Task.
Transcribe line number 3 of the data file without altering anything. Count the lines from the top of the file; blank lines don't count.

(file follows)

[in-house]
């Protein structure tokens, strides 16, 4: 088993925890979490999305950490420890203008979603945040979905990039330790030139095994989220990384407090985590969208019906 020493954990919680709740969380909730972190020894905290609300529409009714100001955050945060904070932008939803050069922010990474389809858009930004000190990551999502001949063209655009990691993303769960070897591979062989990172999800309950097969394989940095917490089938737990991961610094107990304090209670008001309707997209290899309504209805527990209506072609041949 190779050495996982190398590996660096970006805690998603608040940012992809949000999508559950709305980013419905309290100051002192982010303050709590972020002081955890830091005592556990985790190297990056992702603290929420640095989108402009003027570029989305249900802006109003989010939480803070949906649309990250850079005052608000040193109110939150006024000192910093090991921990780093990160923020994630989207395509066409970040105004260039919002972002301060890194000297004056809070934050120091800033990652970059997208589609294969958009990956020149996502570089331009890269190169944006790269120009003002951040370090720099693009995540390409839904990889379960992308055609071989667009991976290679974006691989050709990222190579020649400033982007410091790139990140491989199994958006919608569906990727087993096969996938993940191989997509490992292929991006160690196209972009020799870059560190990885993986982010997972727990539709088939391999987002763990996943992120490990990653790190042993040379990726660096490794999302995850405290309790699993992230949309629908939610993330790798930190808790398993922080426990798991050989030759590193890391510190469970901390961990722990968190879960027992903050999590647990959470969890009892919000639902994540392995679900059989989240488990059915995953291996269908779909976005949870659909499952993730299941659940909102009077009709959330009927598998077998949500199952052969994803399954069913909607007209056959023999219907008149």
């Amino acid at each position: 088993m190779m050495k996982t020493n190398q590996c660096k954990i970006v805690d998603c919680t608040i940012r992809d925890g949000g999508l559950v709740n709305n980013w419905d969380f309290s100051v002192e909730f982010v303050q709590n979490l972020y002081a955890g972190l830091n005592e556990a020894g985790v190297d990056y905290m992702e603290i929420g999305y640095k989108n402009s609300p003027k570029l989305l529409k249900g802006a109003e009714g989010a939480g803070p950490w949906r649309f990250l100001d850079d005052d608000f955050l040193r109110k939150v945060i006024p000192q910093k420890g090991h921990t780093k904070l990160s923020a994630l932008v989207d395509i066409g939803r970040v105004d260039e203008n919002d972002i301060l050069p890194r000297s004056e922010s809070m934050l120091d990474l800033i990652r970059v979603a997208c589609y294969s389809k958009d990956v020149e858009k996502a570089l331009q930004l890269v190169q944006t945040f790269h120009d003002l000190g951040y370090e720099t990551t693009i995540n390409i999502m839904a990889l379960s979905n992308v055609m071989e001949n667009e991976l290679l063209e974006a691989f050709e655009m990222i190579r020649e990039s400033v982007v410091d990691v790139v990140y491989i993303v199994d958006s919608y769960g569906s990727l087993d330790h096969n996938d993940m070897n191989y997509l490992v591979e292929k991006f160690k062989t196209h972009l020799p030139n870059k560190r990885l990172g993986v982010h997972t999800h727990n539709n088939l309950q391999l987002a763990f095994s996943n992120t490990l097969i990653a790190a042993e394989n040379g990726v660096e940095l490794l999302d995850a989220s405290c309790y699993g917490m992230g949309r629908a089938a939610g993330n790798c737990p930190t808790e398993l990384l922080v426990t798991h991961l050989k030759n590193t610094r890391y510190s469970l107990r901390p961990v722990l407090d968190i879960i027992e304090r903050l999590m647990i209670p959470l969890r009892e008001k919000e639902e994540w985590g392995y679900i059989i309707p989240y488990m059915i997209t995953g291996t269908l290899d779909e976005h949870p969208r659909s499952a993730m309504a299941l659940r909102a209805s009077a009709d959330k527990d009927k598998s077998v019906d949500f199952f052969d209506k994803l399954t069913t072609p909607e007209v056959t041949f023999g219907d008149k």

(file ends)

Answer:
């Amino acid at each position: 088993m190779m050495k996982t020493n190398q590996c660096k954990i970006v805690d998603c919680t608040i940012r992809d925890g949000g999508l559950v709740n709305n980013w419905d969380f309290s100051v002192e909730f982010v303050q709590n979490l972020y002081a955890g972190l830091n005592e556990a020894g985790v190297d990056y905290m992702e603290i929420g999305y640095k989108n402009s609300p003027k570029l989305l529409k249900g802006a109003e009714g989010a939480g803070p950490w949906r649309f990250l100001d850079d005052d608000f955050l040193r109110k939150v945060i006024p000192q910093k420890g090991h921990t780093k904070l990160s923020a994630l932008v989207d395509i066409g939803r970040v105004d260039e203008n919002d972002i301060l050069p890194r000297s004056e922010s809070m934050l120091d990474l800033i990652r970059v979603a997208c589609y294969s389809k958009d990956v020149e858009k996502a570089l331009q930004l890269v190169q944006t945040f790269h120009d003002l000190g951040y370090e720099t990551t693009i995540n390409i999502m839904a990889l379960s979905n992308v055609m071989e001949n667009e991976l290679l063209e974006a691989f050709e655009m990222i190579r020649e990039s400033v982007v410091d990691v790139v990140y491989i993303v199994d958006s919608y769960g569906s990727l087993d330790h096969n996938d993940m070897n191989y997509l490992v591979e292929k991006f160690k062989t196209h972009l020799p030139n870059k560190r990885l990172g993986v982010h997972t999800h727990n539709n088939l309950q391999l987002a763990f095994s996943n992120t490990l097969i990653a790190a042993e394989n040379g990726v660096e940095l490794l999302d995850a989220s405290c309790y699993g917490m992230g949309r629908a089938a939610g993330n790798c737990p930190t808790e398993l990384l922080v426990t798991h991961l050989k030759n590193t610094r890391y510190s469970l107990r901390p961990v722990l407090d968190i879960i027992e304090r903050l999590m647990i209670p959470l969890r009892e008001k919000e639902e994540w985590g392995y679900i059989i309707p989240y488990m059915i997209t995953g291996t269908l290899d779909e976005h949870p969208r659909s499952a993730m309504a299941l659940r909102a209805s009077a009709d959330k527990d009927k598998s077998v019906d949500f199952f052969d209506k994803l399954t069913t072609p909607e007209v056959t041949f023999g219907d008149k």